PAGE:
California Considers Mandating Technology to ‘Govern’ or Limit Speeds of Vehicles

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The state of California is considering a legislative proposal that could mandate the inclusion of “intelligent” speed restrictive technology in new vehicles. Inspired by a recent recommendation from the National Transportation Safety Board, the proposed bill, introduced by San Francisco state Sen. Scott Wiener, aims to equip cars and trucks from the 2027 model year onward with speed governors. These governors would limit the vehicle’s speed to no more than 10 mph over posted speed limits.

If the bill is approved, vehicles built or sold in California would be required to incorporate this technology. The speed governors would use GPS data or car cameras to regulate speeds based on the specific location of the vehicle. For example, on state highways with a posted 70 mph speed limit, cars wouldn’t be able to exceed 80 mph. In residential neighborhoods with a 25 mph limit, motorists would need to keep their speed below 35 mph.

Some auto manufacturers, including Hyundai, already offer similar speed governor features in their latest models, with some drivers using them as a type of cruise control, according to the San Francisco Chronicle.

Senator Wiener justified the proposal by emphasizing the importance of adhering to speed limits, stating that the bill’s purpose is to prevent motorists from exceeding speed limits by more than 10 miles per hour. The legislation, if passed, would exempt emergency vehicles such as ambulances and fire trucks. Additionally, the California Highway Patrol would have the authority to disable speed governors on their vehicles at their discretion.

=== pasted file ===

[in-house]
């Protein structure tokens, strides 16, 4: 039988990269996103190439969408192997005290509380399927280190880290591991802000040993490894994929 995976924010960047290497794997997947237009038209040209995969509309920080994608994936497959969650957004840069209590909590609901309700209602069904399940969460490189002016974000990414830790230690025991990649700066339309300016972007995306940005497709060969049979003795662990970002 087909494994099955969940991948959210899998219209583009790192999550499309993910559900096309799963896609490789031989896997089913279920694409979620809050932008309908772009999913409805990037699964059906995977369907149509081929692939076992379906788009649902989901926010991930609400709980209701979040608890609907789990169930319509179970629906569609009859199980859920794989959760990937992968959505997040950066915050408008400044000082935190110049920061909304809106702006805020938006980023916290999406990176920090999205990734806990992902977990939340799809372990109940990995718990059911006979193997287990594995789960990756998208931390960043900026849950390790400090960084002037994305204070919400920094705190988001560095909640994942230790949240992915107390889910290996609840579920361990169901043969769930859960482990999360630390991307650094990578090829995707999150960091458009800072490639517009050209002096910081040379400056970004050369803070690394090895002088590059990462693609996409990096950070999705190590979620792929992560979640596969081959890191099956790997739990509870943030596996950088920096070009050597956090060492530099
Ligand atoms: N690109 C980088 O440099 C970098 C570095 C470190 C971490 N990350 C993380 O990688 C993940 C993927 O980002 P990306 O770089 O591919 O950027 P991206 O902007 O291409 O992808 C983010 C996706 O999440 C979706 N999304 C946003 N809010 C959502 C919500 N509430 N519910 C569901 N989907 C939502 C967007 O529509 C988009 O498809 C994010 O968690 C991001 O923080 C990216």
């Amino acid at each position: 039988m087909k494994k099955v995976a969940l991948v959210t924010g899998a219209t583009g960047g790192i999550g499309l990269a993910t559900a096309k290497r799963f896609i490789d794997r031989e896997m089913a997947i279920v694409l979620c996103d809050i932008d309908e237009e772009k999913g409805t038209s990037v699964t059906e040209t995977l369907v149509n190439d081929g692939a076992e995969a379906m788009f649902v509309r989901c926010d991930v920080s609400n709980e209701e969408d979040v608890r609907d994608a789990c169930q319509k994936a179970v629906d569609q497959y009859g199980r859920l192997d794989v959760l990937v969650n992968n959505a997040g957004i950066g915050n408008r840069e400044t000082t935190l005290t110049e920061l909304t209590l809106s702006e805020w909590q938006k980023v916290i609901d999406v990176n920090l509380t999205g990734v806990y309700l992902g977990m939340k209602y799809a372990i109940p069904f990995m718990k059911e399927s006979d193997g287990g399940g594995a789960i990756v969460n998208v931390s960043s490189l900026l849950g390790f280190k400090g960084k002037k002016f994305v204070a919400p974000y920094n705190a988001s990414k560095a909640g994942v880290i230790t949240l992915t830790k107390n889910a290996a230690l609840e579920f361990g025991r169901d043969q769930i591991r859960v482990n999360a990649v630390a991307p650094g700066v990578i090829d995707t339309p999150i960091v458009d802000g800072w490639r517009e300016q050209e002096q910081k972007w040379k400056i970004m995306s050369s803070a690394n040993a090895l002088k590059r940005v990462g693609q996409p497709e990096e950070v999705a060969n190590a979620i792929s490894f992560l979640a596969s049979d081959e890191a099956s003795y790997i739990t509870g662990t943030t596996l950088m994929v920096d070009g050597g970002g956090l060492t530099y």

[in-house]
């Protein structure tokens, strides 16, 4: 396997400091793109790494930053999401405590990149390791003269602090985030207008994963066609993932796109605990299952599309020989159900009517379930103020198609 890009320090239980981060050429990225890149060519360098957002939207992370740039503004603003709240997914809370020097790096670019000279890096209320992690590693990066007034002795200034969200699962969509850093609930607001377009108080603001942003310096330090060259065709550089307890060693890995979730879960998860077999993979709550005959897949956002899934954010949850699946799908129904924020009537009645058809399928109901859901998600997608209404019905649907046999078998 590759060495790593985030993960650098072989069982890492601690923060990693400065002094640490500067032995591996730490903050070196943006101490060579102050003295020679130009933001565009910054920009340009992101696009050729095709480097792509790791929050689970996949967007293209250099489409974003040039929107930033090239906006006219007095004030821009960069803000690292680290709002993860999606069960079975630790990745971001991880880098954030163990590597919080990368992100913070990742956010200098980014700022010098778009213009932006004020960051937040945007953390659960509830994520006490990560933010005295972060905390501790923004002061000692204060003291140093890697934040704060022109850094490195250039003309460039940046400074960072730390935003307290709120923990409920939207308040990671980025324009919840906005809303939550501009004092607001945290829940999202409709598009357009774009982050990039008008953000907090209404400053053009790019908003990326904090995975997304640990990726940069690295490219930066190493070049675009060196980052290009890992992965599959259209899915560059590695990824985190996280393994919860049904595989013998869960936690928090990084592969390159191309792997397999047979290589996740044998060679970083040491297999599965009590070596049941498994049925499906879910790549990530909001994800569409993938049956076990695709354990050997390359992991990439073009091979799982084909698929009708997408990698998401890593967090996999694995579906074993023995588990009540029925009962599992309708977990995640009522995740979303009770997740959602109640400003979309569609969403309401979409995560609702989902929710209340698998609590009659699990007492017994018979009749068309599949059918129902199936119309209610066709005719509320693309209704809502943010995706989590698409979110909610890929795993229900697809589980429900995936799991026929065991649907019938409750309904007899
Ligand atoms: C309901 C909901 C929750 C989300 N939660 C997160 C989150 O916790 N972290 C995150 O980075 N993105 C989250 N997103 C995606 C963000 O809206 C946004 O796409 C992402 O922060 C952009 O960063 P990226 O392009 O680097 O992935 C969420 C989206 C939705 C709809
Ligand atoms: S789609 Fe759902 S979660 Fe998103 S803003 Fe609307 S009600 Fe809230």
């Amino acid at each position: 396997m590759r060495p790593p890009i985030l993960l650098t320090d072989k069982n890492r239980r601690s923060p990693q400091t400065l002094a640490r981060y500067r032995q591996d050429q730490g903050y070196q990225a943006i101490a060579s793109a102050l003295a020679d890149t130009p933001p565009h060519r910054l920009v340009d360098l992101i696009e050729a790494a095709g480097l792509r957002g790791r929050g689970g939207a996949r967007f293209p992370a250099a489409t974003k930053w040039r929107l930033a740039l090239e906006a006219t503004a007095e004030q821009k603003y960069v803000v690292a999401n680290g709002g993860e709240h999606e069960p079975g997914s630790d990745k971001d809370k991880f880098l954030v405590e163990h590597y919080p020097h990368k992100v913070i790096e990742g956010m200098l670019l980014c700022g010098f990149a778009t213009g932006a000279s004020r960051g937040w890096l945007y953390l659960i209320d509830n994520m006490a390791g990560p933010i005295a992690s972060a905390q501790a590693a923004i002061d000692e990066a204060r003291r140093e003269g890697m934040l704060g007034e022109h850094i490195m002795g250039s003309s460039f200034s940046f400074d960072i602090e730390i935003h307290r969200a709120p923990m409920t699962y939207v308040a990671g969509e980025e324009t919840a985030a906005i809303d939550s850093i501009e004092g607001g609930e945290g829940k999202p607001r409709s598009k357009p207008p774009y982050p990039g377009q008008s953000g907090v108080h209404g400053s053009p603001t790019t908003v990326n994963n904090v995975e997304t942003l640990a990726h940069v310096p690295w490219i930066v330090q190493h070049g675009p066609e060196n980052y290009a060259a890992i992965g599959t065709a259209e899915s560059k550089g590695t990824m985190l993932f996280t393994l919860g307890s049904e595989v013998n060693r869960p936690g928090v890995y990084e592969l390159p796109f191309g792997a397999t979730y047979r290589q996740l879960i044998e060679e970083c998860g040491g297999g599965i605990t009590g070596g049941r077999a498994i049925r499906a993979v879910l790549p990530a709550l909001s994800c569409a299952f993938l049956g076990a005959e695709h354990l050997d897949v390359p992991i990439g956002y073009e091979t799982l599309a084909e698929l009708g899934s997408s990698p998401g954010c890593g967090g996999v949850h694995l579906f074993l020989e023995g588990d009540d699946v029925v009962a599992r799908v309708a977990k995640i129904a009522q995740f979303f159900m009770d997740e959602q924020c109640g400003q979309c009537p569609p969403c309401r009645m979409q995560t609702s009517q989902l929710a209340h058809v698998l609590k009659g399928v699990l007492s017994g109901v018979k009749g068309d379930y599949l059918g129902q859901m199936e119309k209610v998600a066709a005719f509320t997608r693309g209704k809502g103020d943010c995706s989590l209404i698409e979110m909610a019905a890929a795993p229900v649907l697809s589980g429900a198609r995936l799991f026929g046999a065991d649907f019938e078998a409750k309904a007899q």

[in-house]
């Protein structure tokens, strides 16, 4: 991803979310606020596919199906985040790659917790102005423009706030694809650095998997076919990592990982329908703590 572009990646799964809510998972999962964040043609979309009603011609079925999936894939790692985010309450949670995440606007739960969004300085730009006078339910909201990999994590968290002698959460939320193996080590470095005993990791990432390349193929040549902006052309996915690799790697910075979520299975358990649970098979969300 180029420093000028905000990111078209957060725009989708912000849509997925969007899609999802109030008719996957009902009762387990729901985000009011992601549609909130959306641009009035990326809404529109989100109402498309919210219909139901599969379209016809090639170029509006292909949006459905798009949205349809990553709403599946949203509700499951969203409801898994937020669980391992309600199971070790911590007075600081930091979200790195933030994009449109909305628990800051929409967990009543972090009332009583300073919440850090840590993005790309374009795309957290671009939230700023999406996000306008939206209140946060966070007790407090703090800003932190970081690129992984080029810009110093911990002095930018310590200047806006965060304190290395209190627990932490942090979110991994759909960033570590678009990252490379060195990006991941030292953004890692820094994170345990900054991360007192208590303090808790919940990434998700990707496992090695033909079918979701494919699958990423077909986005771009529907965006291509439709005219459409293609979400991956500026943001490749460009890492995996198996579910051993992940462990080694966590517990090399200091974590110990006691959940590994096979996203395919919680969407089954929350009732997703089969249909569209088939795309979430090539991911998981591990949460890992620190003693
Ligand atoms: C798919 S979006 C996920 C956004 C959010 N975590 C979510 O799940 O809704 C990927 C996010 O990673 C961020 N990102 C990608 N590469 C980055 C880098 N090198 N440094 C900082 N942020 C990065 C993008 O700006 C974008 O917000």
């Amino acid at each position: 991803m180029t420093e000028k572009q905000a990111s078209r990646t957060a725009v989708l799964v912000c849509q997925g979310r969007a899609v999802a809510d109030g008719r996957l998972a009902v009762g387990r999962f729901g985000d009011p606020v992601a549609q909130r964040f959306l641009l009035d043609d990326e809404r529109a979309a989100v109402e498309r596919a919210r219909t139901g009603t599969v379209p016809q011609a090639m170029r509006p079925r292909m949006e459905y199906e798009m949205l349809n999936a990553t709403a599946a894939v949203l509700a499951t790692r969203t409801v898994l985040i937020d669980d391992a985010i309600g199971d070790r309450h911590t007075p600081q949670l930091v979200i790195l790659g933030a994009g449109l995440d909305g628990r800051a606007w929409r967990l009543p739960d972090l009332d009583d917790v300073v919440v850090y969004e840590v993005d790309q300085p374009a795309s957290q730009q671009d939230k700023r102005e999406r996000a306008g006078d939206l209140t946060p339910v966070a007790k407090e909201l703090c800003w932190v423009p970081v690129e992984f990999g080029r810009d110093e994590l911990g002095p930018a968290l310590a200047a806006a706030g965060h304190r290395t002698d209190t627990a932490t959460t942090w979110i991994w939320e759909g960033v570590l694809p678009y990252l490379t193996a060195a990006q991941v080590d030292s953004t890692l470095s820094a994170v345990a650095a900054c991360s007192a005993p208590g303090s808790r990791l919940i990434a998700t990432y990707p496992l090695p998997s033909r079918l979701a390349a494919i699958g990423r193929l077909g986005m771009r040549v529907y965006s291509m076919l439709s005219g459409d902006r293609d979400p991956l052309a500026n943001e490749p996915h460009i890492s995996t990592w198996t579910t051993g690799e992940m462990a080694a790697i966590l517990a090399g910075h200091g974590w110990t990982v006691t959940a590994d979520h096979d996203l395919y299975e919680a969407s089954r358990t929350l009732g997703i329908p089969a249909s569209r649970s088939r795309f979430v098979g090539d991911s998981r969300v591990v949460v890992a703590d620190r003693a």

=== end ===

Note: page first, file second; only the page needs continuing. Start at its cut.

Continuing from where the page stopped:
One of the driving factors behind the bill is the concern over the role of speed in traffic fatalities. Reports suggest that speed is a contributing factor in approximately one-third of traffic deaths nationwide, according to the National Safety Council. The National Highway Safety Administration estimated over 40,000 traffic fatalities in the year 2022, further emphasizing the need for measures to address speeding and enhance road safety.


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